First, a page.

I rented a full size ProMaster and really liked it. It's a shame the only review online for the thing seems to be for a shortie with the heaviest available load capacity and an automated manual and diesel -- who the hell would order one spec'd like that, other than Brinks? -- and unsurprisingly, the reviewers found it to have a terrible ride and jerky driving characteristics. Equipped the way normal people would -- normal length, normal cargo capacity, normal 3.6 and conventional auto -- it's legit kinda fun to drive, if only because sitting atop the front wheel drive powertrain puts you at Kenworth altitude. And of course the Pentastar is a great engine, delivering V8 power with V6 fuel economy. Sure, the steering is more a tiller than anything, not exactly Euro-Ford levels of precision, but it works well enough.

  • Spectator Mustang at M4 money is a tough sell (and I owned an S550). That said, I like the GT mostly loaded in the high 50s over the M2.
  • Spectator Manual transmission appears to be a theft deterrent from what I’ve read…save the manuals for safety!
  • Spectator It’s impressive that Tesla has reached market with an electric semi before any existing semi manufacturer, and the only issue thus far is this. It will be interesting to see how these units fare after 500k miles in retail operations.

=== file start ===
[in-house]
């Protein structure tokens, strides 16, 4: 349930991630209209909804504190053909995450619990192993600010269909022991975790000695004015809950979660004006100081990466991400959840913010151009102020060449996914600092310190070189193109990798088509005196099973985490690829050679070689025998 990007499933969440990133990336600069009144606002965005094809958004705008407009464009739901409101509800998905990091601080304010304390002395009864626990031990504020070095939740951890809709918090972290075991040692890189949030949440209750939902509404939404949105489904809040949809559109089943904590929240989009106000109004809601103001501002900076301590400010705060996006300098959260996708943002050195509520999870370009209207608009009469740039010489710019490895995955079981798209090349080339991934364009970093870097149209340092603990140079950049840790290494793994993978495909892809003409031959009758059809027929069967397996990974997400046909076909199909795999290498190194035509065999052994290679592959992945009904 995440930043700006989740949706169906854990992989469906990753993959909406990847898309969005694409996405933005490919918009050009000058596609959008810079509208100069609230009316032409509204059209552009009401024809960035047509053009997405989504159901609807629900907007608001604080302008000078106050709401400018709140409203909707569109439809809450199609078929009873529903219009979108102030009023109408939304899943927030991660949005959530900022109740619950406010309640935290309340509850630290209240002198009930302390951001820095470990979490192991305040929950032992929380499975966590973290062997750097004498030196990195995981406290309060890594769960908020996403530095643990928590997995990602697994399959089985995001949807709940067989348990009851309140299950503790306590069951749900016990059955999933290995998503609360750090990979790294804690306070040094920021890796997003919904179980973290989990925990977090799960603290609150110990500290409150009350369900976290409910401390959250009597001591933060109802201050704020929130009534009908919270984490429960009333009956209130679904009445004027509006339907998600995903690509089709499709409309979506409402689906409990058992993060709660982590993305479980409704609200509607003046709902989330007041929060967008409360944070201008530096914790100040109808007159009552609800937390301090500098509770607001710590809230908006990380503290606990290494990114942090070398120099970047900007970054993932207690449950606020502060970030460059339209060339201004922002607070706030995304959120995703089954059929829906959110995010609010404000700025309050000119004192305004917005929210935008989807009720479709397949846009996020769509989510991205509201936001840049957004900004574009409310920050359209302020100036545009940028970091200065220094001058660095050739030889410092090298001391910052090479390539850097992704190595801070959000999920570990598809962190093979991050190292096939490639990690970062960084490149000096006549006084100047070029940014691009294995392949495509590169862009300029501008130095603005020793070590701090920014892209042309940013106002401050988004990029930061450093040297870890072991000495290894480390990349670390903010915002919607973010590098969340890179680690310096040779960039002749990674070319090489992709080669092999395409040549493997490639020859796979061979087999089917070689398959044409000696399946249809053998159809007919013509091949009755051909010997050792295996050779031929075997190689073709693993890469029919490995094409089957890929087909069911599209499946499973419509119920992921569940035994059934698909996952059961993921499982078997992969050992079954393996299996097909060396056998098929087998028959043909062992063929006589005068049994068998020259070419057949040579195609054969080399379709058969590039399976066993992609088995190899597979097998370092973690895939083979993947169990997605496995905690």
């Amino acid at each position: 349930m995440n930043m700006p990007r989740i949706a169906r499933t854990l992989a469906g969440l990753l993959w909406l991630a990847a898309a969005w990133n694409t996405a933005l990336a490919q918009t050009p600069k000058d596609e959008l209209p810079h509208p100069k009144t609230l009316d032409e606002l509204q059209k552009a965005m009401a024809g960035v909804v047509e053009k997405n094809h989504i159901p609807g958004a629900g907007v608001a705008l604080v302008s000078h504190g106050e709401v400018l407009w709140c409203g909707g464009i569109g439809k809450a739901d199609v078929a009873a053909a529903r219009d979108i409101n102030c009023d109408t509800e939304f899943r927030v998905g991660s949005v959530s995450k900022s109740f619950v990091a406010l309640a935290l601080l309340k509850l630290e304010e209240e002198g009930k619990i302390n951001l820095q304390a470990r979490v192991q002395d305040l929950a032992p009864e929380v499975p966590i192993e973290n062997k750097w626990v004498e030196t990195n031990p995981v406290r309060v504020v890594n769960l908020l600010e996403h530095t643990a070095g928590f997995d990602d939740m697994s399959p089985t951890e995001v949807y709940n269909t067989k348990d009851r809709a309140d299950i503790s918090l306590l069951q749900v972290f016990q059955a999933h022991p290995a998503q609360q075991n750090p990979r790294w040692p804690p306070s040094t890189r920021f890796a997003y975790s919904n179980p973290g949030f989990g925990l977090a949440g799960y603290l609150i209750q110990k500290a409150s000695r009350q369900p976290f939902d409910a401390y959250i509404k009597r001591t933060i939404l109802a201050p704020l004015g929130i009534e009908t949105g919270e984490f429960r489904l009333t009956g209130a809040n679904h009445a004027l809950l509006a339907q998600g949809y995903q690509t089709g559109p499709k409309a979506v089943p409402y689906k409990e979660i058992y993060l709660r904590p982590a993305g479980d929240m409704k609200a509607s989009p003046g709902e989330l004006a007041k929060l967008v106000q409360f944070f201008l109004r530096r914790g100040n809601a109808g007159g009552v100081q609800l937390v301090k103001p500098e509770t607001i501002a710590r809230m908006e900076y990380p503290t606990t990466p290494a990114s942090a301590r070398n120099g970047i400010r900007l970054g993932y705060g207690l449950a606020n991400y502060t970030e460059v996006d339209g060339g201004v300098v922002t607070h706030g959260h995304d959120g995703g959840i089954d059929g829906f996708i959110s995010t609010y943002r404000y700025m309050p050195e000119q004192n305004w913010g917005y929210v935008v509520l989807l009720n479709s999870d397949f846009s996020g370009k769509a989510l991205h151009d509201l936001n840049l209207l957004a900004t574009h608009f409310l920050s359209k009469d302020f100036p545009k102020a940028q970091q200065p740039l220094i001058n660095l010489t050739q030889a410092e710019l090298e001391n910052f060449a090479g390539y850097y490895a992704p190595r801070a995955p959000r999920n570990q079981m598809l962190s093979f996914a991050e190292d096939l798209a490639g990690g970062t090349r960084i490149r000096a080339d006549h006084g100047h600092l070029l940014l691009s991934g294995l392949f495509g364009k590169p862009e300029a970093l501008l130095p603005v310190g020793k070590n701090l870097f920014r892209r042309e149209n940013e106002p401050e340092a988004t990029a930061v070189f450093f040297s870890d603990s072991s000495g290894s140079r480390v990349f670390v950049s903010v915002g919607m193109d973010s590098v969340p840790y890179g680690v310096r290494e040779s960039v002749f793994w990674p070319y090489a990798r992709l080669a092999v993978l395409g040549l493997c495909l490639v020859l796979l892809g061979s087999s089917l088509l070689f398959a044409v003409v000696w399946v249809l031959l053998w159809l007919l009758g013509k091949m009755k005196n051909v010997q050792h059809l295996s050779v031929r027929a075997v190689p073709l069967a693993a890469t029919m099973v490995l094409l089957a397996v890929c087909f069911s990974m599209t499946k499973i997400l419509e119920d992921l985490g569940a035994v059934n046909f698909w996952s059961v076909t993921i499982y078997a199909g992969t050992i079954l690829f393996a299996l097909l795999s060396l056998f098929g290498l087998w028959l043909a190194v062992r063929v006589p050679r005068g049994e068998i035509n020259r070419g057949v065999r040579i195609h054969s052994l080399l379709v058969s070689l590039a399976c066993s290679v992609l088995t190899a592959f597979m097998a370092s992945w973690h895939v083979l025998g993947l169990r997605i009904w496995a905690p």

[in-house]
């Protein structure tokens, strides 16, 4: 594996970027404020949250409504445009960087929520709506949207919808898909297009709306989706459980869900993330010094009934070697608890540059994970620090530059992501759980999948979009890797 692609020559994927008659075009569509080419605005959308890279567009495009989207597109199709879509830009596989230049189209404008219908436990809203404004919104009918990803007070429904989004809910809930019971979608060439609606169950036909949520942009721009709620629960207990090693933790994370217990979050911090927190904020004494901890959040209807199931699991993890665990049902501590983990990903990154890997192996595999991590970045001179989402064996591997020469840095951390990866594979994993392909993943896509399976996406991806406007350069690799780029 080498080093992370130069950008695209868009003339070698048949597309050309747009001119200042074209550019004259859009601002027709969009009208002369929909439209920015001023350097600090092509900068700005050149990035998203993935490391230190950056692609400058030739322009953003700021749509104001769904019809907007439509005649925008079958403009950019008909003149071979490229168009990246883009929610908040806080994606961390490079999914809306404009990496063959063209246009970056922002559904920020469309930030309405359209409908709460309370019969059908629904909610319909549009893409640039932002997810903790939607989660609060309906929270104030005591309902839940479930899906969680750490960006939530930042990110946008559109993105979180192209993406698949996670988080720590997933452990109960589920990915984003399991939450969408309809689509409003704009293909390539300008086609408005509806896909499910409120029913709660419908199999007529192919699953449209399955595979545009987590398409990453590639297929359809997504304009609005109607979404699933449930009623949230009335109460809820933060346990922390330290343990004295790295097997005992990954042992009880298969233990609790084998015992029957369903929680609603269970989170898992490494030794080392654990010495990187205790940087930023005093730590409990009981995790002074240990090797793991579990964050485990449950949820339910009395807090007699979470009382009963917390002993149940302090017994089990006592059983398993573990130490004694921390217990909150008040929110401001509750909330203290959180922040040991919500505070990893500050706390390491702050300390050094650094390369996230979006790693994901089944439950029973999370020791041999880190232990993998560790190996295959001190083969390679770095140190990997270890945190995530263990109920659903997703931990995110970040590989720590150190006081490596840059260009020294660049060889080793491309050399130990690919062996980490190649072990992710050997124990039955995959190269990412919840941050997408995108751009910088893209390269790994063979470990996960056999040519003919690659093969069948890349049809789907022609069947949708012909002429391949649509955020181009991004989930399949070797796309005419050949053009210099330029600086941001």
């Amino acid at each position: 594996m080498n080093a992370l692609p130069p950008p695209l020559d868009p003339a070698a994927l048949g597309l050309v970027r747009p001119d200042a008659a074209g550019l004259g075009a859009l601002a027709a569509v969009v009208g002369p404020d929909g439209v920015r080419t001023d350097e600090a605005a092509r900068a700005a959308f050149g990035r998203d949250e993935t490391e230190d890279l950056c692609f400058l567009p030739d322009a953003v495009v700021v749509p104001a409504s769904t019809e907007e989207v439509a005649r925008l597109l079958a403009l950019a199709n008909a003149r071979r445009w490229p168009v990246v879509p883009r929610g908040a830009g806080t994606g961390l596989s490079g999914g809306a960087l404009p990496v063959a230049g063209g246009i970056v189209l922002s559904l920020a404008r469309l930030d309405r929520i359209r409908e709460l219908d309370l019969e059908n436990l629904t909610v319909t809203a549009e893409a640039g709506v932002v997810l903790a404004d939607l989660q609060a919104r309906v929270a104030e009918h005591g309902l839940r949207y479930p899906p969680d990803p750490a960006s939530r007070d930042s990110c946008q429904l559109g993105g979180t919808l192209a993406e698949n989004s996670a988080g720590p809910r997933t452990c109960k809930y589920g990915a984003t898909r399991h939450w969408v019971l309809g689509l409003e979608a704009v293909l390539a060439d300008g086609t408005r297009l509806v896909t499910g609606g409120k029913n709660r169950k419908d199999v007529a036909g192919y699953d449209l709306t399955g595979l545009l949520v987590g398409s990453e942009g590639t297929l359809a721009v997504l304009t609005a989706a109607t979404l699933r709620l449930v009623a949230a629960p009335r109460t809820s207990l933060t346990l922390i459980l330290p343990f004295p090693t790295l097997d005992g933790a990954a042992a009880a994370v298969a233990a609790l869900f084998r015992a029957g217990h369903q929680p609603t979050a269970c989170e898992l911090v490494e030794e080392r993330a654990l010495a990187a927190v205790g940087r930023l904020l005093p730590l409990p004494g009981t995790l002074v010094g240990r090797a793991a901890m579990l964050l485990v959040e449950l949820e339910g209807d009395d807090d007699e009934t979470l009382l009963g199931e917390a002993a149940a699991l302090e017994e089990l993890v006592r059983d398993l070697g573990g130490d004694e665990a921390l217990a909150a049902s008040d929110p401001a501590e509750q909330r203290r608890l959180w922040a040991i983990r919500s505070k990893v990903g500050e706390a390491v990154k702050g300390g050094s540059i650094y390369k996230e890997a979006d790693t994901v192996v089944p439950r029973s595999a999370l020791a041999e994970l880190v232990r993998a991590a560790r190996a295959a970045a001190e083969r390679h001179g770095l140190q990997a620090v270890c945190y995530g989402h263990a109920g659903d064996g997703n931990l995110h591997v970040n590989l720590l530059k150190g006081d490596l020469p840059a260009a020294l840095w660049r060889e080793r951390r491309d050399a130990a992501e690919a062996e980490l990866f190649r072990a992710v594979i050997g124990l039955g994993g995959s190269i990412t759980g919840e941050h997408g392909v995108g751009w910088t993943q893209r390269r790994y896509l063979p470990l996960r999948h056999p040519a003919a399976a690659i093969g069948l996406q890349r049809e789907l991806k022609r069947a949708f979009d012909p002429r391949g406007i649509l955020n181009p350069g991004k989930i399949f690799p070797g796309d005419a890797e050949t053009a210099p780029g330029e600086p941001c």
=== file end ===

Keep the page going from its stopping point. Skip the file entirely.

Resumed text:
• JMII I had the sedan version of this same car... same engine, same tranny. I have NO idea how this owner managed to keep it looking so good. The interior on ours literally fell apart after about 4 years: I'm talking about peeling plastic and fabric sagging on the door trim and roof, while various parts simply broke off with no warning - including the glove box handle and the power window regulators failed multiple times (a typical VW problem as noted in the listing). I've never seen an interior disintegrate like this, parts snapped or scratched like they were made out of cheapest, thinnest plastic on the planet. Not just interior parts either: the left turn signal housing just feel off one day and the windshield wipers gave up the ghost. It leaked coolant and any parts/service for it were way overpriced, a prime example was a replacement antenna cost $300! WTF? Guess that was one of those high end Audi parts! At around the 8 year mark the trip computer display faded to point where you could only read it at night which was a real shame. Then the tie rods and suspension gave out along with the ABS system. It was almost like the car was only designed to survive for 60K miles. With each passing mile more random parts broke, for example one day a spring fell out from under the drivers seat. How does that even happen? By 80K (in 9 years) this car was a complete mess, it looked like it had been trashed on the inside despite being garage kept and only driven my wife (no kids either). Since there was nothing wrong with the engine I drove it to 100K but the last year of ownership was down right painful as the car shook and squealed constantly as it crumbled to pieces. I refused to put any money into it, I just kept driving it. On the way to trade it in (for my Nissan 350Z) the cruise control stopped working and the sunroof controls fell off in my hand! I've never been so happy to get rid of a car in my entire life! Don't walk RUN AWAY.